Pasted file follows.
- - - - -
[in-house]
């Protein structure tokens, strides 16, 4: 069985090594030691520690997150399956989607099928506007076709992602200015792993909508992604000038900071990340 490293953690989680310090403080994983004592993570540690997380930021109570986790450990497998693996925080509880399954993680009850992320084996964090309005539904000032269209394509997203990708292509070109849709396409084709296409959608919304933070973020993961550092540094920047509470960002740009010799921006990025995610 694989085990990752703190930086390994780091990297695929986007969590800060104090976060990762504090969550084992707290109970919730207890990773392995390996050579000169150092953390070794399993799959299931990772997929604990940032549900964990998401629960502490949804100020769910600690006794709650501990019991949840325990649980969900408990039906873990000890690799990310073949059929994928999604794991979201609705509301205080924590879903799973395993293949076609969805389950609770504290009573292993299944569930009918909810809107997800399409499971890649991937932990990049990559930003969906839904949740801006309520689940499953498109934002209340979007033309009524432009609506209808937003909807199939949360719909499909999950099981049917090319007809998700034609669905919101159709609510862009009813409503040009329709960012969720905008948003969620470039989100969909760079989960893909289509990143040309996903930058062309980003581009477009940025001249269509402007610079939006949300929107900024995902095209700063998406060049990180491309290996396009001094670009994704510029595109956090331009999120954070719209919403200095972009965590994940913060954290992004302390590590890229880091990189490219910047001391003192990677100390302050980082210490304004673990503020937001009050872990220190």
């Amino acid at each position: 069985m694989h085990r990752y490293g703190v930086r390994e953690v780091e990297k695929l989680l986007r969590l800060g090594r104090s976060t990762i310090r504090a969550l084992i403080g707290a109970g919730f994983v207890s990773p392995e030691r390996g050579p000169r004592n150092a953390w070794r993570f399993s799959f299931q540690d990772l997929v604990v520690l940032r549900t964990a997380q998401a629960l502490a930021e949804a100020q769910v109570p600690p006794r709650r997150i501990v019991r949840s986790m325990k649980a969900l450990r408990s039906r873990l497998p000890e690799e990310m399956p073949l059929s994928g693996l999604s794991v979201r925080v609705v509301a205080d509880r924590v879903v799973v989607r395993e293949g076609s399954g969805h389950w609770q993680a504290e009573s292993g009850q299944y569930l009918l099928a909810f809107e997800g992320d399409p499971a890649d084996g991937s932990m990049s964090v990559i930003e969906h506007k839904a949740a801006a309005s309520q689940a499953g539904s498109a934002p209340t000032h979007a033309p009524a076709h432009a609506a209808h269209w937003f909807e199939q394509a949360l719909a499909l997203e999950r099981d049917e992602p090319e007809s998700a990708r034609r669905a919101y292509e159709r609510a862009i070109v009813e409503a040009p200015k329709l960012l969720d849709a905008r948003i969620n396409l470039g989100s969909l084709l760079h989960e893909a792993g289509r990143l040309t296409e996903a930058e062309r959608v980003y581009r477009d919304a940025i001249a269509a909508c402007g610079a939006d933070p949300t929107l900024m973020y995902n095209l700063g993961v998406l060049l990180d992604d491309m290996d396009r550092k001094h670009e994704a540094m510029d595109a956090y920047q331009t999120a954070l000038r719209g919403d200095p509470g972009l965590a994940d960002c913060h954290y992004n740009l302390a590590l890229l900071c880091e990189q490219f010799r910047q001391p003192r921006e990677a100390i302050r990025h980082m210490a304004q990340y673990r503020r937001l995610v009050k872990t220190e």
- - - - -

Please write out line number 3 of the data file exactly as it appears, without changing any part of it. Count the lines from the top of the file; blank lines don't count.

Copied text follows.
């Amino acid at each position: 069985m694989h085990r990752y490293g703190v930086r390994e953690v780091e990297k695929l989680l986007r969590l800060g090594r104090s976060t990762i310090r504090a969550l084992i403080g707290a109970g919730f994983v207890s990773p392995e030691r390996g050579p000169r004592n150092a953390w070794r993570f399993s799959f299931q540690d990772l997929v604990v520690l940032r549900t964990a997380q998401a629960l502490a930021e949804a100020q769910v109570p600690p006794r709650r997150i501990v019991r949840s986790m325990k649980a969900l450990r408990s039906r873990l497998p000890e690799e990310m399956p073949l059929s994928g693996l999604s794991v979201r925080v609705v509301a205080d509880r924590v879903v799973v989607r395993e293949g076609s399954g969805h389950w609770q993680a504290e009573s292993g009850q299944y569930l009918l099928a909810f809107e997800g992320d399409p499971a890649d084996g991937s932990m990049s964090v990559i930003e969906h506007k839904a949740a801006a309005s309520q689940a499953g539904s498109a934002p209340t000032h979007a033309p009524a076709h432009a609506a209808h269209w937003f909807e199939q394509a949360l719909a499909l997203e999950r099981d049917e992602p090319e007809s998700a990708r034609r669905a919101y292509e159709r609510a862009i070109v009813e409503a040009p200015k329709l960012l969720d849709a905008r948003i969620n396409l470039g989100s969909l084709l760079h989960e893909a792993g289509r990143l040309t296409e996903a930058e062309r959608v980003y581009r477009d919304a940025i001249a269509a909508c402007g610079a939006d933070p949300t929107l900024m973020y995902n095209l700063g993961v998406l060049l990180d992604d491309m290996d396009r550092k001094h670009e994704a540094m510029d595109a956090y920047q331009t999120a954070l000038r719209g919403d200095p509470g972009l965590a994940d960002c913060h954290y992004n740009l302390a590590l890229l900071c880091e990189q490219f010799r910047q001391p003192r921006e990677a100390i302050r990025h980082m210490a304004q990340y673990r503020r937001l995610v009050k872990t220190e």